Daily Archives: December 19, 2007

Video Feature: Protecting the environment

Video Feature: Protecting the environment

Trent Loos

The assumption has long been that grass-fed beef production is better for the environment than grain-fed production using growth-promoting hormones, but a scientific review suggests that, indeed, may not be the case at all.

Grazing Cornstalks

Grazing Cornstalks

by Ed Haag

Angus Journal

The cost of feeding cattle has taken a major turn upward, and grazing costs are no exception. Research conducted by the American Angus Association has confirmed that combined pasture, harvested forages and other feed costs have been increasing at the rate of $5 per beef cow per year since 2000, raising the estimated annual cost of feeding an animal from $209 seven years ago to $245 today.

In addition, a recent Kansas State University (K-State) survey revealed the cost of summer pasture (lease rates) had increased 16% during the past five years, reflecting a nationwide trend upward.


Restricting time of access to hay

Restricting time of access to hay


Given the high price of hay this year, there could be an economic benefit to restricting the amount of time cows have access to hay for feeding. University of Illinois researchers conducted two trials with Simmental cows in the last third of gestation to determine the effects of restricting access time to large round bales of hay on cow performance and hay disappearance. In one trial, researchers offered high-quality alfalfa hay either free choice or with access limited to three, six or nine hours per day.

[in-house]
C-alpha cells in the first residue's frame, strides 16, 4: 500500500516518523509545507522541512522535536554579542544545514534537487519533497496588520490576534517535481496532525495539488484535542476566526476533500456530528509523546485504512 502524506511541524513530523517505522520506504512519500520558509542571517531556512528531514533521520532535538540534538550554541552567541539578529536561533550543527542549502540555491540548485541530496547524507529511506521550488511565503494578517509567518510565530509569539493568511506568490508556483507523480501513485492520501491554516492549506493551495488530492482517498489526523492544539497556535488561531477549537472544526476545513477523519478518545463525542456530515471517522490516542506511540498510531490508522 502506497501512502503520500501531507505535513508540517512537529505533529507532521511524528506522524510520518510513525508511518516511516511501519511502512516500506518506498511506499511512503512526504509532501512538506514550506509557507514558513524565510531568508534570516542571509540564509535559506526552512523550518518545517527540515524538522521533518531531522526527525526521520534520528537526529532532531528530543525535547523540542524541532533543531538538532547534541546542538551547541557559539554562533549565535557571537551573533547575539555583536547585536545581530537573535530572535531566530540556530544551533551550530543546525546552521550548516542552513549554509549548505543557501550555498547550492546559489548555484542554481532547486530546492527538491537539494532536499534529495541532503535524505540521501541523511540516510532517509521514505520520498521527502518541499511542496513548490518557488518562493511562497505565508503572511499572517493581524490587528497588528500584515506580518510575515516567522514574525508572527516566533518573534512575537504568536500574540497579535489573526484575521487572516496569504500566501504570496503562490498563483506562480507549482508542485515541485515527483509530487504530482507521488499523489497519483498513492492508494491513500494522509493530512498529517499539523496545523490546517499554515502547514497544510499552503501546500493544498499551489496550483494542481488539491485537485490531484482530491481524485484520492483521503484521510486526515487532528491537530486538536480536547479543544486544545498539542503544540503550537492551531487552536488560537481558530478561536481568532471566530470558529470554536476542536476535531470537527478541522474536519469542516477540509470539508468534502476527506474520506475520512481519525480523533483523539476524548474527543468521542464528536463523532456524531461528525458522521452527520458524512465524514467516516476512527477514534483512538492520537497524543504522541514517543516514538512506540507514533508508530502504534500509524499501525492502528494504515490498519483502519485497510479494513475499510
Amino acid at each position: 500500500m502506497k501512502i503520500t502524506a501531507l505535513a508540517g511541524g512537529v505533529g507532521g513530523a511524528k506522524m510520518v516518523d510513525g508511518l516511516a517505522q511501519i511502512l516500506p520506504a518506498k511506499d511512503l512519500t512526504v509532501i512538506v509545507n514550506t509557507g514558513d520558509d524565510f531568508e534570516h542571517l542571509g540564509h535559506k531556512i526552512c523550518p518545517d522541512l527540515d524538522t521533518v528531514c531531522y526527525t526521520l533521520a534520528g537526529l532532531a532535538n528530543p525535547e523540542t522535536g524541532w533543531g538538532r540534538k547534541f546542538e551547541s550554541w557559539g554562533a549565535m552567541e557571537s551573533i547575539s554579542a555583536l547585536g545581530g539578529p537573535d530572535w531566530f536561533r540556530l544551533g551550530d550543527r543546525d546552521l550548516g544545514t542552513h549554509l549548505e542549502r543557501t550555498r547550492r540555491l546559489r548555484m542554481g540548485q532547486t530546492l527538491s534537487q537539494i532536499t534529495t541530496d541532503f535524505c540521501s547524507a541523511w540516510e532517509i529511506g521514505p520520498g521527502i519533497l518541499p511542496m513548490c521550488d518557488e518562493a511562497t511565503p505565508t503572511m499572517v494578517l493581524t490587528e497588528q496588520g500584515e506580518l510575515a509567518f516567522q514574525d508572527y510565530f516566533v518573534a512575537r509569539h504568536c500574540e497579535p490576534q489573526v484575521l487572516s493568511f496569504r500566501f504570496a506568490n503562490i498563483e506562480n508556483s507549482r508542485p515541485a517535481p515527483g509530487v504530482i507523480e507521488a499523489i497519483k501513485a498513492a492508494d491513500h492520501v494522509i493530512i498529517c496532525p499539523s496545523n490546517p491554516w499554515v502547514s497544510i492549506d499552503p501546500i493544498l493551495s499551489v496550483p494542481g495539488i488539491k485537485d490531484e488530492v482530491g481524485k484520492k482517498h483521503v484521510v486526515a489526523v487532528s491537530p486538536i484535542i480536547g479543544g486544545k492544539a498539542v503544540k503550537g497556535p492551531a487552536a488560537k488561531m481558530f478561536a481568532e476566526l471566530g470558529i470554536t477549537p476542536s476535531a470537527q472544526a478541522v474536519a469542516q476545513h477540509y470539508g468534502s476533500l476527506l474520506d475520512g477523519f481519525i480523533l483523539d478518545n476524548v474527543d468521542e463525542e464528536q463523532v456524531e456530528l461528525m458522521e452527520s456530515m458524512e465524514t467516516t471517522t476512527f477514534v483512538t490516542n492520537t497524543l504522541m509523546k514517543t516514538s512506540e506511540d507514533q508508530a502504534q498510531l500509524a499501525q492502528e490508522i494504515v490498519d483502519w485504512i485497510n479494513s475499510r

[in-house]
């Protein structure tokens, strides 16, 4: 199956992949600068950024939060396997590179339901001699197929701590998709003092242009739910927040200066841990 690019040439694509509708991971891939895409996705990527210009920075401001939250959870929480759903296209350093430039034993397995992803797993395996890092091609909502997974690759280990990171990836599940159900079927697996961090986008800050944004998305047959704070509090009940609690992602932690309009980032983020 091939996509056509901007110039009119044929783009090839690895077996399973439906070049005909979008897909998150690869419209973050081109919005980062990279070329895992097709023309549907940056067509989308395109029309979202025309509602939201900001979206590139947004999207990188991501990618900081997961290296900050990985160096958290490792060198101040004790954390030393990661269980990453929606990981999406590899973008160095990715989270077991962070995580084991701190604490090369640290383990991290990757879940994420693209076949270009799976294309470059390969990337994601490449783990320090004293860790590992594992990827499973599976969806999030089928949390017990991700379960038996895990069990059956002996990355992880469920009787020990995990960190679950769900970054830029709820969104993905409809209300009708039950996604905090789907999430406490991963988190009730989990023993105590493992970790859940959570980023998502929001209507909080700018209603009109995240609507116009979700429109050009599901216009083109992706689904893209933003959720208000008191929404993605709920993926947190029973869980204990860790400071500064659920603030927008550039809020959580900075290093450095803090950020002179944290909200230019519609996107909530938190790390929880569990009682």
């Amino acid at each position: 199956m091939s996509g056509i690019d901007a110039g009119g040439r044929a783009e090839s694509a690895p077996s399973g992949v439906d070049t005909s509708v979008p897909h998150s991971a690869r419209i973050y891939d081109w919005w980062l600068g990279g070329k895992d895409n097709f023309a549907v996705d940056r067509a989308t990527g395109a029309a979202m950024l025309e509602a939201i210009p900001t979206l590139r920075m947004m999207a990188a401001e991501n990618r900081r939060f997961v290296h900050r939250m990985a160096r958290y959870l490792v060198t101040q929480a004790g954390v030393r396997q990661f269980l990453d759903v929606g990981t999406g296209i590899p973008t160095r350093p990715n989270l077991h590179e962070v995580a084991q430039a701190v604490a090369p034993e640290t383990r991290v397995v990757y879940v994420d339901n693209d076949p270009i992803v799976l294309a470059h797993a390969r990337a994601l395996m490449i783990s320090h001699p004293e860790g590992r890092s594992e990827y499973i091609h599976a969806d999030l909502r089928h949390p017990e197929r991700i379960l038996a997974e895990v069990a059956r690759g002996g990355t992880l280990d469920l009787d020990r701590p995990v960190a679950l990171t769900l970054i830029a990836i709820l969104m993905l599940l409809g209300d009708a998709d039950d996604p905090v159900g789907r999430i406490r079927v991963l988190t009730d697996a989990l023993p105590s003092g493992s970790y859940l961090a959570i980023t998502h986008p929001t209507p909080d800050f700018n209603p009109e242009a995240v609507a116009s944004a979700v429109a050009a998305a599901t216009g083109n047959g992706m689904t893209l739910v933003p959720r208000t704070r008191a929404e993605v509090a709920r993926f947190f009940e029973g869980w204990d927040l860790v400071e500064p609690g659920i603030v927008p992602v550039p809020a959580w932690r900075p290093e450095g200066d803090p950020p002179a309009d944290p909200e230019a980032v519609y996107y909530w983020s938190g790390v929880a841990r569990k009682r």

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Programs reward producer for extra effort

Programs reward producer for extra effort

“To be effective, we need to have full loads,” Birk said.

By Doug Rich

Premium cattle deserve a premium price.

Glen Birk, a cow-calf producer from Jackson, Mo., participates in two programs that help him realize a premium price for his premium cattle.

Birk has been selling heifers through the Show-Me-Select Heifer Program since it first became available to producers in southeast Missouri.

“I guess we started preparing for it in 1997 and had our first sale in 1998,” Birk said.